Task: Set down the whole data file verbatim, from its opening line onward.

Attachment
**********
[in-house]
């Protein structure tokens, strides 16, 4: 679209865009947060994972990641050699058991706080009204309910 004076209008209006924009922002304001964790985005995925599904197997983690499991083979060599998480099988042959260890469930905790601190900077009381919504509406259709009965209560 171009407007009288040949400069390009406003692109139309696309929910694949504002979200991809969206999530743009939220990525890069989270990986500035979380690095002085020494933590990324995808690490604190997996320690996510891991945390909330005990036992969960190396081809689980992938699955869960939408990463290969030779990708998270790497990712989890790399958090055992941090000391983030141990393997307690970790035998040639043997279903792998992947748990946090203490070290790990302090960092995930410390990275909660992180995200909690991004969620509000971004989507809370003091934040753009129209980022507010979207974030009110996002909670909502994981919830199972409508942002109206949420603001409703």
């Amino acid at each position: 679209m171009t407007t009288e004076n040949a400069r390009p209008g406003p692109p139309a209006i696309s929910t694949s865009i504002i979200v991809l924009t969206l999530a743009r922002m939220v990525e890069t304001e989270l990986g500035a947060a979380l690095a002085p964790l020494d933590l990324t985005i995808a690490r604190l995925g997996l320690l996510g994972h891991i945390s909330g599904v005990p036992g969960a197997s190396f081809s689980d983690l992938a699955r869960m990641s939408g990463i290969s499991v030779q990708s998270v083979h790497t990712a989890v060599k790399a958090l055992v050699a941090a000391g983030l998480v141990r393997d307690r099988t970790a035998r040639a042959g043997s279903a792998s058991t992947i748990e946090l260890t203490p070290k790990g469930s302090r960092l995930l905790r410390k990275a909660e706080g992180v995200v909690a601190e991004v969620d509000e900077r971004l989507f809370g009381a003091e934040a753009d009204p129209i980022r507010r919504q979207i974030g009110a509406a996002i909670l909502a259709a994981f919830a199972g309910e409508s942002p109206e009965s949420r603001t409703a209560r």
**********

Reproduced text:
[in-house]
């Protein structure tokens, strides 16, 4: 679209865009947060994972990641050699058991706080009204309910 004076209008209006924009922002304001964790985005995925599904197997983690499991083979060599998480099988042959260890469930905790601190900077009381919504509406259709009965209560 171009407007009288040949400069390009406003692109139309696309929910694949504002979200991809969206999530743009939220990525890069989270990986500035979380690095002085020494933590990324995808690490604190997996320690996510891991945390909330005990036992969960190396081809689980992938699955869960939408990463290969030779990708998270790497990712989890790399958090055992941090000391983030141990393997307690970790035998040639043997279903792998992947748990946090203490070290790990302090960092995930410390990275909660992180995200909690991004969620509000971004989507809370003091934040753009129209980022507010979207974030009110996002909670909502994981919830199972409508942002109206949420603001409703």
């Amino acid at each position: 679209m171009t407007t009288e004076n040949a400069r390009p209008g406003p692109p139309a209006i696309s929910t694949s865009i504002i979200v991809l924009t969206l999530a743009r922002m939220v990525e890069t304001e989270l990986g500035a947060a979380l690095a002085p964790l020494d933590l990324t985005i995808a690490r604190l995925g997996l320690l996510g994972h891991i945390s909330g599904v005990p036992g969960a197997s190396f081809s689980d983690l992938a699955r869960m990641s939408g990463i290969s499991v030779q990708s998270v083979h790497t990712a989890v060599k790399a958090l055992v050699a941090a000391g983030l998480v141990r393997d307690r099988t970790a035998r040639a042959g043997s279903a792998s058991t992947i748990e946090l260890t203490p070290k790990g469930s302090r960092l995930l905790r410390k990275a909660e706080g992180v995200v909690a601190e991004v969620d509000e900077r971004l989507f809370g009381a003091e934040a753009d009204p129209i980022r507010r919504q979207i974030g009110a509406a996002i909670l909502a259709a994981f919830a199972g309910e409508s942002p109206e009965s949420r603001t409703a209560r």